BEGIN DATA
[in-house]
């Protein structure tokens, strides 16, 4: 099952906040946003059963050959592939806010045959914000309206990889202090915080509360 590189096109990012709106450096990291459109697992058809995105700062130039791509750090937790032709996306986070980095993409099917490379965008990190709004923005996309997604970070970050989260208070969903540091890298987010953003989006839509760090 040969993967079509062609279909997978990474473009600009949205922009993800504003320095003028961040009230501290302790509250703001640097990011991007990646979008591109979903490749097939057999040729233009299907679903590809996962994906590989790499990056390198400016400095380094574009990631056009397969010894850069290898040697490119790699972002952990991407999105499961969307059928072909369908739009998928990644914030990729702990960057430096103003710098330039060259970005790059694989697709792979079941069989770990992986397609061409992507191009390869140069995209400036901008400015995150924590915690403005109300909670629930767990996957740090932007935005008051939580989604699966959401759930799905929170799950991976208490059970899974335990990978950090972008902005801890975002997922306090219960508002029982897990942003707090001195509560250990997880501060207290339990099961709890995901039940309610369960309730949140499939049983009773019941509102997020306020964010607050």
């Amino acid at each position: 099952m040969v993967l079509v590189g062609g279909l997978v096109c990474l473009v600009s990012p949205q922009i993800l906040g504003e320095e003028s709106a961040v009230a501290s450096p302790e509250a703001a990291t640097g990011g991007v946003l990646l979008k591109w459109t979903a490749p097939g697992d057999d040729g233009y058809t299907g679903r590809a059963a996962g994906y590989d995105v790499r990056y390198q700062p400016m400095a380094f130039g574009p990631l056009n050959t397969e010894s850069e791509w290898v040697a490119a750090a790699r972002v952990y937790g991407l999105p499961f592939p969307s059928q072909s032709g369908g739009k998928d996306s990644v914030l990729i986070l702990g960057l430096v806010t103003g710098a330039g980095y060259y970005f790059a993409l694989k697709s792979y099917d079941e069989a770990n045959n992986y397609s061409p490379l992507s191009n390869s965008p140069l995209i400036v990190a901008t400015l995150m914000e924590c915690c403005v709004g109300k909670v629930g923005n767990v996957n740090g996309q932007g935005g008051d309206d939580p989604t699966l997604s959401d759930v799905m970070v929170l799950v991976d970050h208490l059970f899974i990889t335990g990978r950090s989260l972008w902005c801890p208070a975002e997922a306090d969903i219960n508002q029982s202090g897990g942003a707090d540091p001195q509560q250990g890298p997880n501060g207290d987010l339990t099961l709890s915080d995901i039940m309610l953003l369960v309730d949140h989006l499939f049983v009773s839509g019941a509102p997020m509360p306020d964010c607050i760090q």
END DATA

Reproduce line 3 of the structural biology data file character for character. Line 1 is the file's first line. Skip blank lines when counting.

């Amino acid at each position: 099952m040969v993967l079509v590189g062609g279909l997978v096109c990474l473009v600009s990012p949205q922009i993800l906040g504003e320095e003028s709106a961040v009230a501290s450096p302790e509250a703001a990291t640097g990011g991007v946003l990646l979008k591109w459109t979903a490749p097939g697992d057999d040729g233009y058809t299907g679903r590809a059963a996962g994906y590989d995105v790499r990056y390198q700062p400016m400095a380094f130039g574009p990631l056009n050959t397969e010894s850069e791509w290898v040697a490119a750090a790699r972002v952990y937790g991407l999105p499961f592939p969307s059928q072909s032709g369908g739009k998928d996306s990644v914030l990729i986070l702990g960057l430096v806010t103003g710098a330039g980095y060259y970005f790059a993409l694989k697709s792979y099917d079941e069989a770990n045959n992986y397609s061409p490379l992507s191009n390869s965008p140069l995209i400036v990190a901008t400015l995150m914000e924590c915690c403005v709004g109300k909670v629930g923005n767990v996957n740090g996309q932007g935005g008051d309206d939580p989604t699966l997604s959401d759930v799905m970070v929170l799950v991976d970050h208490l059970f899974i990889t335990g990978r950090s989260l972008w902005c801890p208070a975002e997922a306090d969903i219960n508002q029982s202090g897990g942003a707090d540091p001195q509560q250990g890298p997880n501060g207290d987010l339990t099961l709890s915080d995901i039940m309610l953003l369960v309730d949140h989006l499939f049983v009773s839509g019941a509102p997020m509360p306020d964010c607050i760090q």